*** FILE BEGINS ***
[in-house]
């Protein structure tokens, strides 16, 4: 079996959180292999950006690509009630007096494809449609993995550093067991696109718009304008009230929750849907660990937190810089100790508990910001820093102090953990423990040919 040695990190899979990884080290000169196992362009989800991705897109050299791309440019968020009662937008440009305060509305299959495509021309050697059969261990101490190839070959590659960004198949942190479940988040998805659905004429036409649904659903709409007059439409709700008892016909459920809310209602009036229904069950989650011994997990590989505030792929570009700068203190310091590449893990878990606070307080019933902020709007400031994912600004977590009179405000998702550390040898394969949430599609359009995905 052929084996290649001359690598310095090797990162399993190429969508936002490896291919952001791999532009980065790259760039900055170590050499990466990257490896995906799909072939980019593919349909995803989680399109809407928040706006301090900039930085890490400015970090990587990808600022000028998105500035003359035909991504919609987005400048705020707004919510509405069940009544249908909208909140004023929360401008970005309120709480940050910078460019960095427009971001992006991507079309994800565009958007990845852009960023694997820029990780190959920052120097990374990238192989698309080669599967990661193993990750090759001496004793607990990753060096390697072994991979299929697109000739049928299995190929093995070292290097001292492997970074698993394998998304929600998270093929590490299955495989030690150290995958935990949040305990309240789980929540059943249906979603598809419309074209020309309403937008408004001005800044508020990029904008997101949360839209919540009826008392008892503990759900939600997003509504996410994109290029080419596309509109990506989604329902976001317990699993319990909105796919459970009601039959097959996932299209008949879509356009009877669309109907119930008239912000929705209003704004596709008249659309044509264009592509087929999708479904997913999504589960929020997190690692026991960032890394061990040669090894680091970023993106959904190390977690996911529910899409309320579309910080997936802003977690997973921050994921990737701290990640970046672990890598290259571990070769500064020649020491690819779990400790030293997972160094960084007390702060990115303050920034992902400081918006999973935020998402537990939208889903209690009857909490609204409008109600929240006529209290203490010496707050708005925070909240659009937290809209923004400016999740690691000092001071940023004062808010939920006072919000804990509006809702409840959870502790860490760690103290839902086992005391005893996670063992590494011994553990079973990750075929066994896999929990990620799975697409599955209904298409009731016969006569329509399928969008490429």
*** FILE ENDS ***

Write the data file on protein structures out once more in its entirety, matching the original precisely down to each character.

[in-house]
């Protein structure tokens, strides 16, 4: 079996959180292999950006690509009630007096494809449609993995550093067991696109718009304008009230929750849907660990937190810089100790508990910001820093102090953990423990040919 040695990190899979990884080290000169196992362009989800991705897109050299791309440019968020009662937008440009305060509305299959495509021309050697059969261990101490190839070959590659960004198949942190479940988040998805659905004429036409649904659903709409007059439409709700008892016909459920809310209602009036229904069950989650011994997990590989505030792929570009700068203190310091590449893990878990606070307080019933902020709007400031994912600004977590009179405000998702550390040898394969949430599609359009995905 052929084996290649001359690598310095090797990162399993190429969508936002490896291919952001791999532009980065790259760039900055170590050499990466990257490896995906799909072939980019593919349909995803989680399109809407928040706006301090900039930085890490400015970090990587990808600022000028998105500035003359035909991504919609987005400048705020707004919510509405069940009544249908909208909140004023929360401008970005309120709480940050910078460019960095427009971001992006991507079309994800565009958007990845852009960023694997820029990780190959920052120097990374990238192989698309080669599967990661193993990750090759001496004793607990990753060096390697072994991979299929697109000739049928299995190929093995070292290097001292492997970074698993394998998304929600998270093929590490299955495989030690150290995958935990949040305990309240789980929540059943249906979603598809419309074209020309309403937008408004001005800044508020990029904008997101949360839209919540009826008392008892503990759900939600997003509504996410994109290029080419596309509109990506989604329902976001317990699993319990909105796919459970009601039959097959996932299209008949879509356009009877669309109907119930008239912000929705209003704004596709008249659309044509264009592509087929999708479904997913999504589960929020997190690692026991960032890394061990040669090894680091970023993106959904190390977690996911529910899409309320579309910080997936802003977690997973921050994921990737701290990640970046672990890598290259571990070769500064020649020491690819779990400790030293997972160094960084007390702060990115303050920034992902400081918006999973935020998402537990939208889903209690009857909490609204409008109600929240006529209290203490010496707050708005925070909240659009937290809209923004400016999740690691000092001071940023004062808010939920006072919000804990509006809702409840959870502790860490760690103290839902086992005391005893996670063992590494011994553990079973990750075929066994896999929990990620799975697409599955209904298409009731016969006569329509399928969008490429």